“Under the new legislation introduced in March this year, it is compulsory for all drivers to report any permanent or long-term medical conditions that may impair their ability to drive. This includes common conditions such as diabetes, lung disease, heart disease and high or low blood pressure,” said Dr Woollard.
“The regulations put in place were based on national guidelines to improve road safety the DPI has overstepped their boundaries in interpreting how the law needs to be enforced.”
“In Queensland and Victoria, someone with a medical condition which could affect their ability to drive, are required to discuss their condition with their own doctor who would complete a medical report or certificate that the person lodges with the relevant transport authorities,” said Dr Woollard.
“In WA however, the DPI requires drivers to report the medical conditions directly to the department, which then reviews the information and decides on what action drivers need to take and how their licence will be affected. Failure to report may result in a $500 fine.”
Dr Woollard said that under the current guidelines, most people over the age of 65 will probably be required to provide the DPI with details of their medical history.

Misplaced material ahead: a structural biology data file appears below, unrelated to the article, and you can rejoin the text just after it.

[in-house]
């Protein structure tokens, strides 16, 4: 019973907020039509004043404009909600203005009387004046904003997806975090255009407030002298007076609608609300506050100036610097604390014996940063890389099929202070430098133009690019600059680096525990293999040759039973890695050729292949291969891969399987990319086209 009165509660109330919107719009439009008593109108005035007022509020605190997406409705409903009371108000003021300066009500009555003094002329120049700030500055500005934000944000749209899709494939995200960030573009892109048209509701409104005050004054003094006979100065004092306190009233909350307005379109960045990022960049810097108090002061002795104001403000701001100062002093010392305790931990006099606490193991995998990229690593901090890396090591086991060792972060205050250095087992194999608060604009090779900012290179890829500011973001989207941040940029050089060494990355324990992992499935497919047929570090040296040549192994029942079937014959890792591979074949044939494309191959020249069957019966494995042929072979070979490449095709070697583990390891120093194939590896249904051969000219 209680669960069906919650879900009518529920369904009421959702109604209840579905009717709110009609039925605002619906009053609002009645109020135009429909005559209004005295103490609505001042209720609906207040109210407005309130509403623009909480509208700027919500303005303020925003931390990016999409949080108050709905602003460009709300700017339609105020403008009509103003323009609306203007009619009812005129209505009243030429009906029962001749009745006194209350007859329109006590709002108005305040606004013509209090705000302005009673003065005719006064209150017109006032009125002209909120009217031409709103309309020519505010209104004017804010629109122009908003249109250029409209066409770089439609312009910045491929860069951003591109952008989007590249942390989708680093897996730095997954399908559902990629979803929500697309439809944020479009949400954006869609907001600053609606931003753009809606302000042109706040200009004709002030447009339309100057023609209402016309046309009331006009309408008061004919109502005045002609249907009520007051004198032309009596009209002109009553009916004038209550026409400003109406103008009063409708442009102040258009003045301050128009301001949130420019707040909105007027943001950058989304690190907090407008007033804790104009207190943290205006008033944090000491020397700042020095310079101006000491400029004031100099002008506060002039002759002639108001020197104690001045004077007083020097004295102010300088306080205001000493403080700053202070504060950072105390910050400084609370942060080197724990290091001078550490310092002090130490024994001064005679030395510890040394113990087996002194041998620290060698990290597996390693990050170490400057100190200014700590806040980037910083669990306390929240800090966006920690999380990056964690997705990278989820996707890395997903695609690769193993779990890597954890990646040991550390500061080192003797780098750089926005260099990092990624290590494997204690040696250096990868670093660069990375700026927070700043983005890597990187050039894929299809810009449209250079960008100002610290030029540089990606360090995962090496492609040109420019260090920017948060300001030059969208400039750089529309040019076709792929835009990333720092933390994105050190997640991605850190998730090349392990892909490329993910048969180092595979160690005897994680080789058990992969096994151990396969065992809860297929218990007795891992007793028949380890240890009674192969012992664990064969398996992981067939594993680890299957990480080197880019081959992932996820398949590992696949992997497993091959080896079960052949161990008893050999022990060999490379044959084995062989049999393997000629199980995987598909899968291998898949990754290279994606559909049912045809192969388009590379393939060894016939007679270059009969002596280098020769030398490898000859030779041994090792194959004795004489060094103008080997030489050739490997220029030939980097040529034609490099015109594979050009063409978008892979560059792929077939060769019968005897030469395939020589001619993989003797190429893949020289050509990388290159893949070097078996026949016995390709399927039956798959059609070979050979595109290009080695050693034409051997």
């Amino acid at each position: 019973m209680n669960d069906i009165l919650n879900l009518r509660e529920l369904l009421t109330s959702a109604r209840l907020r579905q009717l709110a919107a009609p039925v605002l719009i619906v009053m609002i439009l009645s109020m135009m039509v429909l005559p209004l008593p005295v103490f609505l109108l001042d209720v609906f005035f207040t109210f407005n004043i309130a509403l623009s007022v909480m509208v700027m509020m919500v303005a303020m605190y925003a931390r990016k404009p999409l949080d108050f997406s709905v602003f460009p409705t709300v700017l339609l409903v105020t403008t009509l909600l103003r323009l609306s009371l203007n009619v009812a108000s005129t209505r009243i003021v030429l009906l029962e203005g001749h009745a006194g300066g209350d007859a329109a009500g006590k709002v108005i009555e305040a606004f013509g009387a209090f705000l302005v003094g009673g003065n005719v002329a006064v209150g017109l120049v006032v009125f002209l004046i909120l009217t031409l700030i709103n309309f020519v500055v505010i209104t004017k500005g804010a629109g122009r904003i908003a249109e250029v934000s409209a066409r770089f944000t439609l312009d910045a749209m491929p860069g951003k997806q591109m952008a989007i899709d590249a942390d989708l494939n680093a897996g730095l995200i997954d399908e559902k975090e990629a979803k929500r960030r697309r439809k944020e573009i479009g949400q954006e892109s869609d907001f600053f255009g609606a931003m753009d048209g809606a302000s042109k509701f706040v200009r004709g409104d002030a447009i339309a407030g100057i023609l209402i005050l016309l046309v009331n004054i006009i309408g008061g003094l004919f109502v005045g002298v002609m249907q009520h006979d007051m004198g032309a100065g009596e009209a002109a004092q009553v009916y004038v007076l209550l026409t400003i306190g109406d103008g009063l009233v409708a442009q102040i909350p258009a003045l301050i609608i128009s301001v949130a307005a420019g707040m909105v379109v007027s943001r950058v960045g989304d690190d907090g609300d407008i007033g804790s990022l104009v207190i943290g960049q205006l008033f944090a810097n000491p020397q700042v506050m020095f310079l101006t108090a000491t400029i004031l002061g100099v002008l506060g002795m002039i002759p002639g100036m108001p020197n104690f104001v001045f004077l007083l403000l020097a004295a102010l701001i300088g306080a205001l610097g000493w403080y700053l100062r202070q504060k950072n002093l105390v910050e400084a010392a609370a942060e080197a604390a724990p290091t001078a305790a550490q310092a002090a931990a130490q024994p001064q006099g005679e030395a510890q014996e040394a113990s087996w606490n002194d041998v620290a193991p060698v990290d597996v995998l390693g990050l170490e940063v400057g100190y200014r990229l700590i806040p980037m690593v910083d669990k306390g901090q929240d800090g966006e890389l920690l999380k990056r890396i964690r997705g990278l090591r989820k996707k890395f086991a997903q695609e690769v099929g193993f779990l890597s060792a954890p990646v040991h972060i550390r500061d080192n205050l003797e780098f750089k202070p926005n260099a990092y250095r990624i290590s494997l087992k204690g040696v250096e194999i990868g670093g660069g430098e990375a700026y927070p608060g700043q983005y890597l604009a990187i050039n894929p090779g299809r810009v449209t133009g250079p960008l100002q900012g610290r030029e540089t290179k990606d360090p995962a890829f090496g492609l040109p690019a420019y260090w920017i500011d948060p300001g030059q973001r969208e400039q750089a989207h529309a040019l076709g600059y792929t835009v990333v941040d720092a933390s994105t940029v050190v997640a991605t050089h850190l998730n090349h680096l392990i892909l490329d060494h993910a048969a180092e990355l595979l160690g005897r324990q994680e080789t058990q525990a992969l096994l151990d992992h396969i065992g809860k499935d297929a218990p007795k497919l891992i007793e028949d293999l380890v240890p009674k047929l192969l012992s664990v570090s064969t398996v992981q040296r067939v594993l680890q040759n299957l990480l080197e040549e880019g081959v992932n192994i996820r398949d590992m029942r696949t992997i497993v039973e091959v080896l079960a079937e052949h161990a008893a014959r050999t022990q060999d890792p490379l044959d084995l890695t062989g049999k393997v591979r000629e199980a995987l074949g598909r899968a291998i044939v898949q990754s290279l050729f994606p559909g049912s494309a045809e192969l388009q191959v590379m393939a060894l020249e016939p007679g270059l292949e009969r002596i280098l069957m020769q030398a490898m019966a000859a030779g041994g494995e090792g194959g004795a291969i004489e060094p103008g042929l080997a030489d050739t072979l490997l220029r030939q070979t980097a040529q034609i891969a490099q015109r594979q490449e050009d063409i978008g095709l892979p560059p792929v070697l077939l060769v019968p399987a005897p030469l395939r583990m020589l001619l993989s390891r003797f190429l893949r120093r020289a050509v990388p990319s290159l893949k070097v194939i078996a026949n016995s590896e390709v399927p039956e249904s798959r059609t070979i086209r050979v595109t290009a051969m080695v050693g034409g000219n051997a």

“The DPI said that the regulations were made following recommendations made by the State Coroner, but as I understand, the Deputy State Coroner recommended mandatory reporting for only one condition, that is epilepsy,” said Dr Woollard.
“There are only rare instances where conditions such as diabetes or hypertension interfere with the ability to drive safely and there is simply no need for the DPI to collect sensitive medical details of hundreds of thousands of Western Australians,” said Dr Woollard.
“The community were alarmed when the DPI released confidential motorist information to a private company. It is not appropriate for this department to have the information they are asking for when it is not going to affect someone’s driving abilities.”
“I will be seeking legal advice as I believe this encroaches on our personal rights. I will be taking this up with the government to modify how the regulations are enforced,” said Dr Woollard.